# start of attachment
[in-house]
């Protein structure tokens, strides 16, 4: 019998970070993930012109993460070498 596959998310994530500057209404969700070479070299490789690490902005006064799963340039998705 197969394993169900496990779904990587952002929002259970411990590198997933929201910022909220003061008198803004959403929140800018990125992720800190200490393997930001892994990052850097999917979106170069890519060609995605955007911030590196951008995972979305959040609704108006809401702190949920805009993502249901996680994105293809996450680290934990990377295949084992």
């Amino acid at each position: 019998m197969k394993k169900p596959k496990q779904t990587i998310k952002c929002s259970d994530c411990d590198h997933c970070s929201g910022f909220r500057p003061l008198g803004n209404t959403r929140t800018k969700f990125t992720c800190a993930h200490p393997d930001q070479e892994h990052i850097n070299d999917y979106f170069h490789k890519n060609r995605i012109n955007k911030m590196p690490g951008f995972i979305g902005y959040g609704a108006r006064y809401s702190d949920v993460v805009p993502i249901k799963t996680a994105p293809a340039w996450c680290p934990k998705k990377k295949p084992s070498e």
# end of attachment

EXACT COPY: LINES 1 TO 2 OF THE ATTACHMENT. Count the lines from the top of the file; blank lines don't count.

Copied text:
[in-house]
């Protein structure tokens, strides 16, 4: 019998970070993930012109993460070498 596959998310994530500057209404969700070479070299490789690490902005006064799963340039998705 197969394993169900496990779904990587952002929002259970411990590198997933929201910022909220003061008198803004959403929140800018990125992720800190200490393997930001892994990052850097999917979106170069890519060609995605955007911030590196951008995972979305959040609704108006809401702190949920805009993502249901996680994105293809996450680290934990990377295949084992």